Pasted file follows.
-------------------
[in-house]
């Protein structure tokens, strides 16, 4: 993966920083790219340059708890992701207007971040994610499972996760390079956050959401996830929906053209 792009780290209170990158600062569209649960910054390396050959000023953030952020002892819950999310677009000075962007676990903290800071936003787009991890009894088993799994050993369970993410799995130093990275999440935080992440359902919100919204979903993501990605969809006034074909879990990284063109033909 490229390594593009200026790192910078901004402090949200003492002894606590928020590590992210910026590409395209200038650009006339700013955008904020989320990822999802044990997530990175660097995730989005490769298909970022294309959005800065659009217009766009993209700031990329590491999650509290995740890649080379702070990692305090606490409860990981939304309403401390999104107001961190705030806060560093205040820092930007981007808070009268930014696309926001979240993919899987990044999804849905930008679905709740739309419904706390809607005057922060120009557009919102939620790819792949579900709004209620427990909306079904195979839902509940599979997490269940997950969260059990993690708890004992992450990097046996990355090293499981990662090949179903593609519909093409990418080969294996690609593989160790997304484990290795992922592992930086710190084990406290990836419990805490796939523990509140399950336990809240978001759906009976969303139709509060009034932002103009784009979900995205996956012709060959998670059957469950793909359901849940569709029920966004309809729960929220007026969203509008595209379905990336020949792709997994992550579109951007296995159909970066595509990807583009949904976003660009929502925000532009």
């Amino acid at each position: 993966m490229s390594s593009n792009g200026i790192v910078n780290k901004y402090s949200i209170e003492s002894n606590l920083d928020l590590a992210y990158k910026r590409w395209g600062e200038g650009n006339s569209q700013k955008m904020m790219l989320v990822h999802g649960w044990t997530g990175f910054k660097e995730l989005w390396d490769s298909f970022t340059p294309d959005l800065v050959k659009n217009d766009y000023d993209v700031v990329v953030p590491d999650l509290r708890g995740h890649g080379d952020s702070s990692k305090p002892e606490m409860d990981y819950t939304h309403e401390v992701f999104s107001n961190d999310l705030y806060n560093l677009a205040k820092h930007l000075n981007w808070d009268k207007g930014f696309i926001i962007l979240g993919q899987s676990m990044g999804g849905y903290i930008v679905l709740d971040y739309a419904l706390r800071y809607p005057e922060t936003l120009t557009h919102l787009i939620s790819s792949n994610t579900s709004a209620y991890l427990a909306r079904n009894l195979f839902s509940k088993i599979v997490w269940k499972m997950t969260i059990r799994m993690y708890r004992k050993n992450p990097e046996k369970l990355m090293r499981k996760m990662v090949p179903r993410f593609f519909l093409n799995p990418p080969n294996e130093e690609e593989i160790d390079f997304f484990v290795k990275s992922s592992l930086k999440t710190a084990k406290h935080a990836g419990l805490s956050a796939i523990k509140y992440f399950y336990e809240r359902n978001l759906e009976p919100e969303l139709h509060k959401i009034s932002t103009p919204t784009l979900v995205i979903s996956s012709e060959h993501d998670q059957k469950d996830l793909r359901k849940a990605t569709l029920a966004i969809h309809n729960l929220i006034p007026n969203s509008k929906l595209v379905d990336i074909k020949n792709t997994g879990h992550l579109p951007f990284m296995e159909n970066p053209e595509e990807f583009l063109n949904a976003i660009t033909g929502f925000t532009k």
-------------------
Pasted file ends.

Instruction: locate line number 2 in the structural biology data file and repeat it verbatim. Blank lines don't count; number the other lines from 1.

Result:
């Protein structure tokens, strides 16, 4: 993966920083790219340059708890992701207007971040994610499972996760390079956050959401996830929906053209 792009780290209170990158600062569209649960910054390396050959000023953030952020002892819950999310677009000075962007676990903290800071936003787009991890009894088993799994050993369970993410799995130093990275999440935080992440359902919100919204979903993501990605969809006034074909879990990284063109033909 490229390594593009200026790192910078901004402090949200003492002894606590928020590590992210910026590409395209200038650009006339700013955008904020989320990822999802044990997530990175660097995730989005490769298909970022294309959005800065659009217009766009993209700031990329590491999650509290995740890649080379702070990692305090606490409860990981939304309403401390999104107001961190705030806060560093205040820092930007981007808070009268930014696309926001979240993919899987990044999804849905930008679905709740739309419904706390809607005057922060120009557009919102939620790819792949579900709004209620427990909306079904195979839902509940599979997490269940997950969260059990993690708890004992992450990097046996990355090293499981990662090949179903593609519909093409990418080969294996690609593989160790997304484990290795992922592992930086710190084990406290990836419990805490796939523990509140399950336990809240978001759906009976969303139709509060009034932002103009784009979900995205996956012709060959998670059957469950793909359901849940569709029920966004309809729960929220007026969203509008595209379905990336020949792709997994992550579109951007296995159909970066595509990807583009949904976003660009929502925000532009």